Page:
Global Top Employers survey reveals how important leadership development has become on the continent of Africa.
The rapidly changing face of leadership has seen the growth of a collective – rather than individual – approach to leadership and the empowerment of employees to strive for leadership roles regardless of current positions.
In a global business environment in which talent retention and leadership development have risen to pole position in priority, a worldwide survey has shown that Top Employers are increasingly recognising the importance of creating a business culture in which the next generation of leaders can develop and thrive as a draw-card for talent.
This was reflected in the HR Insights report on leadership development, a research study looking at a sample size of 600 certified organisations from 99 countries, which was conducted by the Top Employers Institute, headquartered in the Netherlands and globally certifying excellence in the conditions organisations provide for the development of their people.
The research study within Africa found that 95% of the participating organisations had a clear description of their desired leadership culture as a core part of leadership development strategy.
Where once hierarchy was a deciding factor in leadership development, now selection process is increasingly looking not to job title or position, but to influence and performance, giving employees the tools to grow themselves within the workspace.
What the survey found is that the way we define and identify leaders is changing. Along with influence gaining value over position and a more collective leadership approach, is a strong move towards empowering employees to own their own development and growth within the business, placing more responsibility for personal and career development in the hands of individuals.
“Leadership is important to remain relevant in the changing markets,” says Patrick Hull, Leadership Development Director, Africa, Unilever, the number one Top Employer Africa 2015.
“It gives Unilever competitive advantage in the industry. It also boosts the morale of our employees to know that they are supported in reaching their potential throughout their career journey at Unilever. It is something for which Unilever is renowned. In terms of graduate recruitment, we have been hailed as a university to build and invest in our talent.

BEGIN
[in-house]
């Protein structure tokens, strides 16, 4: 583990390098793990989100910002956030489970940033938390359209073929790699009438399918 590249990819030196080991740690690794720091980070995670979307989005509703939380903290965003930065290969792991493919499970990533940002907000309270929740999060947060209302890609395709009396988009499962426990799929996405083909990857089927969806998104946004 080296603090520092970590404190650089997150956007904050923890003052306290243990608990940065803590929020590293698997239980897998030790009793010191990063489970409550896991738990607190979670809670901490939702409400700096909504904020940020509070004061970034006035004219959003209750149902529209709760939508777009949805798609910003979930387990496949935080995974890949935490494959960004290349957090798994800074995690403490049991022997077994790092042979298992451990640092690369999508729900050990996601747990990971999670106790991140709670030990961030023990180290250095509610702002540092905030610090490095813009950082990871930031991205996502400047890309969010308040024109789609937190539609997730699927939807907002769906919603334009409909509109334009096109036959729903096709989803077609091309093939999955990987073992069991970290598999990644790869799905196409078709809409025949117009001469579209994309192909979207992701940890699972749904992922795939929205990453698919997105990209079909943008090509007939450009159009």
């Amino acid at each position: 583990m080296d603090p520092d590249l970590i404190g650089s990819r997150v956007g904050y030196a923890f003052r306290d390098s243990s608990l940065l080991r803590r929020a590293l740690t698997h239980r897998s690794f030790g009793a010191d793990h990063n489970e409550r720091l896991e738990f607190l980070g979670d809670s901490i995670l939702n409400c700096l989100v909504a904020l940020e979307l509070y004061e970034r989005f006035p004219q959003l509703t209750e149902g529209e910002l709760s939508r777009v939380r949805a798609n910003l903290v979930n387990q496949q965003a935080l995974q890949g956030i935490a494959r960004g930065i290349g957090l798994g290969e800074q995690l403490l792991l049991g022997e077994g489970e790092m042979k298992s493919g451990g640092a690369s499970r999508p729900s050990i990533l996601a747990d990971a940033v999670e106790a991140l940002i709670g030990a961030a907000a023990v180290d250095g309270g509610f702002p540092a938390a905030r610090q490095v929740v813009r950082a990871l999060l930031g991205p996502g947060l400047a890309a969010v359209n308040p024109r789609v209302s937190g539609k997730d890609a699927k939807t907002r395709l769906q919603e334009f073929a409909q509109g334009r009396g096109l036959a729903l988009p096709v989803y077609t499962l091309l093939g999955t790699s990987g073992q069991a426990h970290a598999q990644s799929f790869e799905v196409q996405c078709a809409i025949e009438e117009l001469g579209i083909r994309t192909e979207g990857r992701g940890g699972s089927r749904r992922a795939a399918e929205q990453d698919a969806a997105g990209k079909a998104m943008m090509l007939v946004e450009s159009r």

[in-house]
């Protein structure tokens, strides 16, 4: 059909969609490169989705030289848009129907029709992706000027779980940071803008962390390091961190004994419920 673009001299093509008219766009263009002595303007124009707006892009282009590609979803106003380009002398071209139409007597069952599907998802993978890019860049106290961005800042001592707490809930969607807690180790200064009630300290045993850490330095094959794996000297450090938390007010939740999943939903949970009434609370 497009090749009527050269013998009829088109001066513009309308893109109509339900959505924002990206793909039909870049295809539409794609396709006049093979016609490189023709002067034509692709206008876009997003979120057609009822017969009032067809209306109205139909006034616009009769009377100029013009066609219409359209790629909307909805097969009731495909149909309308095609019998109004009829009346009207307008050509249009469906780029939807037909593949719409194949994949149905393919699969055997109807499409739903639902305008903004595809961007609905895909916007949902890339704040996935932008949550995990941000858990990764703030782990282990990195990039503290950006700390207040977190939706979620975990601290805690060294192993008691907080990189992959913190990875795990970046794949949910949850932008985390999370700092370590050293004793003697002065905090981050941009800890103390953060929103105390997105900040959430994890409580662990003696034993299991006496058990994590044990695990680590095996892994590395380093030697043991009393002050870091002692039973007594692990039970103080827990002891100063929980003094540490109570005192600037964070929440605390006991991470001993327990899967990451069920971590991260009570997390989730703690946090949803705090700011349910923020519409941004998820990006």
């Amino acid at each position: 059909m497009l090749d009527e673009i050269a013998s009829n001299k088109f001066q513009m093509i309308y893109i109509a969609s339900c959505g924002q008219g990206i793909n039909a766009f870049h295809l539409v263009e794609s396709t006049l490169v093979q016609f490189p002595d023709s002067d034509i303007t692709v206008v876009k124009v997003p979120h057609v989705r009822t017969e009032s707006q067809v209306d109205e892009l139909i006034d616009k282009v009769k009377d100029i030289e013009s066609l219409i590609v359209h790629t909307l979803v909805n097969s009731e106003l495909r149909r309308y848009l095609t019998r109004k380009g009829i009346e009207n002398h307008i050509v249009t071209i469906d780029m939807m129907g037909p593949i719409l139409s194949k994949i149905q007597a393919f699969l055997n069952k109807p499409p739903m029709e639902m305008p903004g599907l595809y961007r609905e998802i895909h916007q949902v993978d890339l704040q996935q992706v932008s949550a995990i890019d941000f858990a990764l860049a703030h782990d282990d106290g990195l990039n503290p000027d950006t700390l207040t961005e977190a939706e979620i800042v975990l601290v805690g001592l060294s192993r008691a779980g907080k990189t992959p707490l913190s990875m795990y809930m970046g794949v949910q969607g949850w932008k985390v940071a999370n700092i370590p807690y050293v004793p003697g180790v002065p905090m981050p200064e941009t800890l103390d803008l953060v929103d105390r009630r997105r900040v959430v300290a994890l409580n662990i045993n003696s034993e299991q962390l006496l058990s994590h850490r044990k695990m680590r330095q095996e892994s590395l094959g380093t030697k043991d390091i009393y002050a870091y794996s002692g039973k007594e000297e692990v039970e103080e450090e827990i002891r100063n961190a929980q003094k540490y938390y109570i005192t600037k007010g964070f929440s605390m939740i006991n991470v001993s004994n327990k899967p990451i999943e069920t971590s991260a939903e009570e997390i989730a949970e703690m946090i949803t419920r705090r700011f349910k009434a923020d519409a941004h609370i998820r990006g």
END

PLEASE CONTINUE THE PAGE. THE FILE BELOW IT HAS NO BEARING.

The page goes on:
“One of our key talent principles is that leaders build leaders at Unilever. We have ‘thought leaders’ that help us shape our leadership strategy globally and leadership programmes that are designed to support our employees’ career path from entry level graduates to senior leadership.”
Hull says Unilever‘s world-class development programmes are globally aligned and run by qualified experts.
“We also tailor programmes to suit the local environment, for example, the rest of Africa. Our employees are given opportunities to implement their learnings in the workplace – this is also how Unilever measures the return on investment. We also fast-track careers through development by using internal programmes, global mobility, rotation and so forth.”
Key trends identified by the Top Employers Institute include self-select involvement, measuring methods and the use of digital technology, all of which are geared to give future leaders the opportunity to gain broader life and commercial skills and to step outside their comfort zones with challenging projects within and without the organisation.
Individuals should be encouraged to take the initiative in developing their skills and capabilities. There is a growing belief that people develop fastest when they feel responsible for their own progress. This was reflected in the survey results.
This culture of high-performing organisations, making the leader selection process available to any manager who is interested, is helping to contribute to better global leadership effectiveness. Anyone in an organisation can aspire to be a leader with the right commitment and support.
For this to work, it is crucial that information on the leadership development strategy is readily available, and this is still lagging. The global survey showed that only 69% of the global Top Employers offer freely accessible information to their employees, while in Africa 56% of participating organisations have virtual collaboration tools in place to support their leadership development programmes, and 42% have online coaching/mentoring tools in place.
It is vital that leadership development programmes help to equip future leaders with behaviours, capabilities, vision and perspective.
Having said that, much of the change is being driven by innovative developments in digital technology, such as online coaching and mentoring, e-learning, virtual collaboration and social learning and enterprise networks, but at present only global best-in-class Top Employers are reported to use all the technologies available. But it is shifting.
With changes in leadership development have come innovative new ways to measure global leadership initiatives. Traditional measures of effectiveness are now boosted by other means of measuring success, such as sales, productivity and engagement scores of leaders’ direct reports. In Africa, 72% of the participating organisations have defined KPIs to measure and steer leadership development.
What the survey has shown, is that this open approach to leadership development, one in which employees are empowered to grow, build and measure their own career paths towards leadership positions, is one which is being harnessed by companies globally which are focused on attracting and retaining talent, and it is changing the face of leadership development as we have traditionally known it.
Samantha Crous is the Regional Director: Africa and Benelux at the Top Employers Institute (TEI), www.top-employers.com.
The full HR Insights report on Leadership Development can be found here.